Snowpack changes in Arctic Russia
Location: Khibiny Mountains, Kola Peninsula, Russia. Lat & Long: 67.639°N, 33.718°E
Leader: Rebecca Vignols Members: Iain Rudkin, Gareth Rees, Yulia Zaika
Affiliation: Cambridge University, British Antarctic Survey
Dates: 13 April to 19 May 2017
Objectives: We will collect scientific field data in the Russian Khibiny Mountains. This will enable the study of the spatial and temporal evolution of various snow parameters throughout the melt season: snow extent, snow-water equivalent, density, albedo, grain size, liquid-water content and snow depth. We will stay in the Khibiny Educational and Scientific Station. This is a continuation of our very successful Research in 2016.
Friday April 14: Departure day - we're off! Follow us on
Today we fly to Moscow and will be spending one night in the city. We need to pick up some science kit from Dr Olga Tutubalina, our main contact at Moscow State University, before leaving for the field tomorrow.
Saturday April 15: After a successful collection of our kit yesterday, we flew to Apatity this morning. Apatity is the closest airport to the Khibiny Mountains in which we are undertaking fieldwork. Luckily this year we were be able to land in that airport, unlike in our previous season, in which the plane had to land in Murmansk as a result of low visibility conditions at the Apatity airport! We have just arrived at the Moscow State University station and the plan for the rest of the day is to buy food and unpack.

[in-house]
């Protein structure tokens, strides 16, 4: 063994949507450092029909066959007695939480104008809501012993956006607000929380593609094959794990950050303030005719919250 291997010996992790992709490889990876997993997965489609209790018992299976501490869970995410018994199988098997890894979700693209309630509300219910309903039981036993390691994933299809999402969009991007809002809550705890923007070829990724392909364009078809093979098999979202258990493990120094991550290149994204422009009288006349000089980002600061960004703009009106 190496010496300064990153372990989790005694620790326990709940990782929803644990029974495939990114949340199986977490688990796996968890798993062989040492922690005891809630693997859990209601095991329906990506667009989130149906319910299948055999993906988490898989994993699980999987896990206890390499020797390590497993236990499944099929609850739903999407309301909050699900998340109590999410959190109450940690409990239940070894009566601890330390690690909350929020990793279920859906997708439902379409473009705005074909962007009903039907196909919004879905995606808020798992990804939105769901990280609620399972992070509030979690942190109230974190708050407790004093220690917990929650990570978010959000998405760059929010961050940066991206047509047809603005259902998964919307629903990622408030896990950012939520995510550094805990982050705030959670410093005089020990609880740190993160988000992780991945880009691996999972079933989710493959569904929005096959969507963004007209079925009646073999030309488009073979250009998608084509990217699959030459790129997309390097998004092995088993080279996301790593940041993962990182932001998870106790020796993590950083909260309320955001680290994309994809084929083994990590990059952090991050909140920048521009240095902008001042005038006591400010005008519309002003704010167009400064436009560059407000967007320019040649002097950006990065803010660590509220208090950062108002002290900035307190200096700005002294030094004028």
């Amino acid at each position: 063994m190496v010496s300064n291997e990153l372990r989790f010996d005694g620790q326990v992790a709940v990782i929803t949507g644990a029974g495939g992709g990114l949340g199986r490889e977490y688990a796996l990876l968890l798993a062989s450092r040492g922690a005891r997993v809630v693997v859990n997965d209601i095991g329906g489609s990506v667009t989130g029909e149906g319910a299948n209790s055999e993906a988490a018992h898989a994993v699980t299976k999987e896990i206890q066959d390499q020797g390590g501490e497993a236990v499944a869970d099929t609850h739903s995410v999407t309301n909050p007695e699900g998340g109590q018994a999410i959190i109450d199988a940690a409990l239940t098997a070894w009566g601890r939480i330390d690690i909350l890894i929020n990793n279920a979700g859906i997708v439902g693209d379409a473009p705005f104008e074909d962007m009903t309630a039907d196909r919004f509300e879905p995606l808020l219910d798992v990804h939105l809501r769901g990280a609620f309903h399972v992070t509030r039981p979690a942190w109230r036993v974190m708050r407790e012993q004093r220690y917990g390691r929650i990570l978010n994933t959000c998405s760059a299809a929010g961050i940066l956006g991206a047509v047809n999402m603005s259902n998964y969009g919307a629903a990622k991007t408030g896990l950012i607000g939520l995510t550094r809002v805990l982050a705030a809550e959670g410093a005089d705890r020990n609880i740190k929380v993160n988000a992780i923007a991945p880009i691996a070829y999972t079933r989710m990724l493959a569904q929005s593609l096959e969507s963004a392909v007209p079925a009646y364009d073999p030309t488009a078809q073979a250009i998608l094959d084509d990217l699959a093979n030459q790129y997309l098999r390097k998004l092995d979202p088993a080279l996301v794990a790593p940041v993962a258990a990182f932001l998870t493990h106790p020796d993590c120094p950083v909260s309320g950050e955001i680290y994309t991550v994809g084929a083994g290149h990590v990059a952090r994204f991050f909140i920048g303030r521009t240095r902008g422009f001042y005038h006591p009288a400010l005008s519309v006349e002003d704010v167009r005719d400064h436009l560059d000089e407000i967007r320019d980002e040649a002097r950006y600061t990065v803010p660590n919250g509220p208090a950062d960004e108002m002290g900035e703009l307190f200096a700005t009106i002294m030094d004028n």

Sunday April 16: Today’s start was slow, we decided to take the morning off as we have been getting up before 6 for the past 2 days for our flights. We went into the field to start measurements this afternoon – we collected data at 3 snowpits, getting back into the swing of things! The station dog followed us all day and stood guard by all our snowpits. Thankfully, he is much better behaved this year and did not destroy any of our snowpits in an attempt to “save” us. All in all – today was a great day.
This evening, we will work on a draft plan of our measurement sites for the next week based on the weather forecast. These plans will be reassessed each morning based on the daily forecast, and the past few days’ conditions, to make sure all areas visited are safe. As it is the melting season here in the Khibiny Mountains, the risk of avalanche is high, and plans must be made carefully. Tomorrow is the start of our full days in the field!
April 17 to April 24: Last week started off well with two sunny days, before becoming very snowy. Finally, after 5 days of constant snowfall, we saw the return of the sunshine this afternoon. In these eight days, temperatures have drastically changed already, going from -17C on Monday 17th to nearing positive temperatures today (24th) in the sun!
Despite some technical issues with one of our instruments, work is advancing very nicely, and we have made measurements at over 60 snow pits. Working in the same team as last year, we are able to work very efficiently and maximise productivity.
Timma, the station dog, has been following us on all our day trips and has also been providing company in the evenings during data write-up and processing. Iain now grudgingly admits that Timma is “part of the team"!
Contact (through the Arctic Club): firstname.lastname@example.org
Supported by: NERC; Newnham College Cambridge Research and Travel Grant; Gino Watkins Memorial Fund.
© Iain Rudkin